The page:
Glam rocker Lou Reed’s lyrics from his 1970s hit song Walk on the wild side have come to mind as I watched the tormenting of a young woman athlete whose story is more sensational than that of new sports hero Usain Bolt.
Holly came from Miami f.l.a.
Hitch-hiked her way across the U.S.A.
Plucked her eyebrows on the way
Shaved her leg and then he was a she
South Africa’s champion athlete Caster Semenya has come to learn what it’s like to walk on the wild side of merciless media attention at the tender age of 18.
After winning the 800 metres gold medal at the Athletics World Championships in Berlin, on Wednesday, a sneaky German Tv journalist managed to grab Semenya back stage. He said to the startled athlete, who had just run the gauntlet of a track-side paparazzi media scrum without saying a word: “Your career has boosted and with that has come rumours. I heard one that you were born a man. What do you have to say about stuff like that?”
Cane-rowed boyish-looking Semenya snapped back, in a husky voice: “Eh, eh. I have no idea about that thing. I don’t know who has said it. I don’t give a damn about it.”
She then turned on her heels and walked off to end the tetchy encounter which lasted just 15 seconds.
I was an athletics writer when anabolic steroid-fuelled Amazonian Eastern Europeans ruled the roost in women’s events. I saw Czech Jarmila Kratochvílová, who still holds the 800 metres world record of 1.53.28, win gold at the first athletics world championships 26 years ago in Helsinki. Questions were asked about whether or not she was a man or woman. But the controversy blew over and she kept her 400m and 800m medals.
Women athletes were subjected to crude physical examinations to determine their gender from the 1960s to 1991. Then rigorous dope testing took over. But that was way after ingenious Communist bloc scientists had diverted their energy from making nuclear weapons to producing bionic athletes who conquered the sporting world.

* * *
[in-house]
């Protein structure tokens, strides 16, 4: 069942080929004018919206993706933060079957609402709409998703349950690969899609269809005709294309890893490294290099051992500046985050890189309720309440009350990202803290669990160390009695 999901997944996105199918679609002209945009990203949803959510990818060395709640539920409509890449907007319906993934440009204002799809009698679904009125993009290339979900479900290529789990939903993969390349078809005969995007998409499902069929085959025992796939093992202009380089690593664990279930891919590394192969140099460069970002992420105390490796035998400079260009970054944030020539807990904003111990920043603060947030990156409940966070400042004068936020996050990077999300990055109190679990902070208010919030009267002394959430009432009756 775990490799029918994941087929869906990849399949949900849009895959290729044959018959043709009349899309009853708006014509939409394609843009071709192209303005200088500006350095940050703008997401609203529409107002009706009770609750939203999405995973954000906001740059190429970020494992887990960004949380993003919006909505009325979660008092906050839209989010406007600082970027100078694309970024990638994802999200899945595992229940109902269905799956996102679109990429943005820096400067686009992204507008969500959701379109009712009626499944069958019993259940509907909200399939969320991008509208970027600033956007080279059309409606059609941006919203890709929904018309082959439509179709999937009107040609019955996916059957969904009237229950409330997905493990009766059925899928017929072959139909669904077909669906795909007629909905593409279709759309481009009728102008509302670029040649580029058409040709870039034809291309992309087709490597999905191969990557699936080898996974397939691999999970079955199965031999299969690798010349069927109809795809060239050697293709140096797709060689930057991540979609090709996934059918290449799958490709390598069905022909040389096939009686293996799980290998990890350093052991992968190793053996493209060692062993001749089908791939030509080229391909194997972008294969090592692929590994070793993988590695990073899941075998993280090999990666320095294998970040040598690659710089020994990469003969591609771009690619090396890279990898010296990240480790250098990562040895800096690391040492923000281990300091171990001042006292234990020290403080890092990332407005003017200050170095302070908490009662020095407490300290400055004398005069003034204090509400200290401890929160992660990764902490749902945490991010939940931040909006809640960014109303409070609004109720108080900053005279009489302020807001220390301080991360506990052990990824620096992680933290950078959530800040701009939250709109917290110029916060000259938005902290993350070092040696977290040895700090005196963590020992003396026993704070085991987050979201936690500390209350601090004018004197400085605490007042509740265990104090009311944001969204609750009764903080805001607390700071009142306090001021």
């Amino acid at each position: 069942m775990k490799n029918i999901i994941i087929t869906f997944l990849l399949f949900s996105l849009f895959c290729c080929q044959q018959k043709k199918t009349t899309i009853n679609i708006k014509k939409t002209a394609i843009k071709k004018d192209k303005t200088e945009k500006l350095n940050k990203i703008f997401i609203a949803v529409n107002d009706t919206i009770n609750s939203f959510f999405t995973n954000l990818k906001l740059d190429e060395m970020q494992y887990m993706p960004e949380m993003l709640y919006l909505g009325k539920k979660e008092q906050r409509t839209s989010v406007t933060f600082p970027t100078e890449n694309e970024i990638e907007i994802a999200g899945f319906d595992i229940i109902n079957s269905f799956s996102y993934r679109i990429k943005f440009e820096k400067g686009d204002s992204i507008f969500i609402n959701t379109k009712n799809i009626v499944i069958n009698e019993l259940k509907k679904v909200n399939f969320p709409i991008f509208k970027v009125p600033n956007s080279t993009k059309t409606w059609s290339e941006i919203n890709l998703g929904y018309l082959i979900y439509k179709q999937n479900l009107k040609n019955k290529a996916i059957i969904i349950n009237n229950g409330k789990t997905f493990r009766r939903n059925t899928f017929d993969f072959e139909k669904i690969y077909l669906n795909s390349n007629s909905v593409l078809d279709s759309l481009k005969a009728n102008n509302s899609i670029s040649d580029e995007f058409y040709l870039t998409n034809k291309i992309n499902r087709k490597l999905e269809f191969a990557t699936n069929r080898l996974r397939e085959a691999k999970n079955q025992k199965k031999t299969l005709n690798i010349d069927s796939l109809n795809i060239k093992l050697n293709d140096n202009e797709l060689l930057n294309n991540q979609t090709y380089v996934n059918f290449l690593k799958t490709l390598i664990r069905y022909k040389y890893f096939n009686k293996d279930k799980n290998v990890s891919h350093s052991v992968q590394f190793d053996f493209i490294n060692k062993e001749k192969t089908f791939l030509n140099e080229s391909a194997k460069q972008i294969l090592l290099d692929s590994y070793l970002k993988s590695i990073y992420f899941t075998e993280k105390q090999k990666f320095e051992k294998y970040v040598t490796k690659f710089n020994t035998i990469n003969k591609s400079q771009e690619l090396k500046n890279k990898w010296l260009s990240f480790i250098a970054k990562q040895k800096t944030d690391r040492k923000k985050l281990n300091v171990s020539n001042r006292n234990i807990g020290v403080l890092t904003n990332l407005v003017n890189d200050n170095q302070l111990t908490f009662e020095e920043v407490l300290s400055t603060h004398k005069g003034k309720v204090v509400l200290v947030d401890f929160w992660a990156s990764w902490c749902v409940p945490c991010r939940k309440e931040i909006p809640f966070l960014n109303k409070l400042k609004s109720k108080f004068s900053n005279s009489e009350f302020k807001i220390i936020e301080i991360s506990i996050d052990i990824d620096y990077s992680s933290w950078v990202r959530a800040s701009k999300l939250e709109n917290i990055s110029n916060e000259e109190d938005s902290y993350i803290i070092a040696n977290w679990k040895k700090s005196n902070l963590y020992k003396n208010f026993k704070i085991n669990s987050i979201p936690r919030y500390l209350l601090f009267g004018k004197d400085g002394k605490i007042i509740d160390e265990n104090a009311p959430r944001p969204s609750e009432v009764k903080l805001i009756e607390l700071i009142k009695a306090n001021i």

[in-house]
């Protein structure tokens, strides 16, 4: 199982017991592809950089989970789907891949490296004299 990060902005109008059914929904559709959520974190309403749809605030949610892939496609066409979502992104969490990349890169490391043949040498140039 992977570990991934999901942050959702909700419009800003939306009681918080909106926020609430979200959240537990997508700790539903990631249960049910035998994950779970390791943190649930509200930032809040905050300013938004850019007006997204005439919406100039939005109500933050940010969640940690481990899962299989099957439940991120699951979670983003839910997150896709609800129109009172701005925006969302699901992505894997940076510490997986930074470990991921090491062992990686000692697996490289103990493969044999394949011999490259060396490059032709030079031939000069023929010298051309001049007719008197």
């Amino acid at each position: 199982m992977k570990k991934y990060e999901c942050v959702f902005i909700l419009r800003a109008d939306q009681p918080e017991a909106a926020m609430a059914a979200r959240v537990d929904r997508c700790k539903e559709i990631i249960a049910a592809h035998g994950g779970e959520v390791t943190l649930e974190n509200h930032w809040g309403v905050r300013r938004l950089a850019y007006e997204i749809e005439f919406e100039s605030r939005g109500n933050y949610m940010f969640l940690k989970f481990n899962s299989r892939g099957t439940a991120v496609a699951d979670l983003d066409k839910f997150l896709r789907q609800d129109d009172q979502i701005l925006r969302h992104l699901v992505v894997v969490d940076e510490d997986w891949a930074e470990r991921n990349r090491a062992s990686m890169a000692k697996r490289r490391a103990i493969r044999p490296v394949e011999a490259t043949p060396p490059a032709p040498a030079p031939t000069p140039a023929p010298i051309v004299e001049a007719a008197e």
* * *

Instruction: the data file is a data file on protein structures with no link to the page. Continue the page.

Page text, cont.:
Sport and illegal drugs can combine to make women become men. Andreas Krieger (nee Heidi Krieger) was one of the much-mocked East German shot put stars of the 1980s. In Krieger's case chemical cocktails pushed her so far into becoming a man that the sex change operation 12 years ago merely confirmed the process.
Back to Caster Semenya. BBC Tv presenter Hazel Irvine said: “From what we know, she is from a very, very remote village in South Africa. She lived with her grandma, going to school, in a shack with no running water or electricity. Her first time out of Africa. How bewildering a situation must that be for her?”
Semenya was virtually unknown until last month, when she set a new record of 1:56.72 for the 800m in the African Junior Championships. That victory also meant she had improved her personal best by seven seconds in less than nine months - and she began to attract huge attention. She sliced more than a second off that with her winning time of 1:55.45 at the Berlin world championships.
The athlete, who comes from the rural village of Fairlie in South Africa's Limpopo province, has shrugged off speculation over her gender.
Her father Jacob Semenya told the Sowetan newspaper: "She is my little girl. I raised her and I have never doubted her gender. She is a woman and I can repeat that a million times."
He attacked his daughter's critics, saying: "For the first time South Africans have someone to be proud of and detractors are already shouting wolf. It is unfair. I wish they would leave my daughter alone."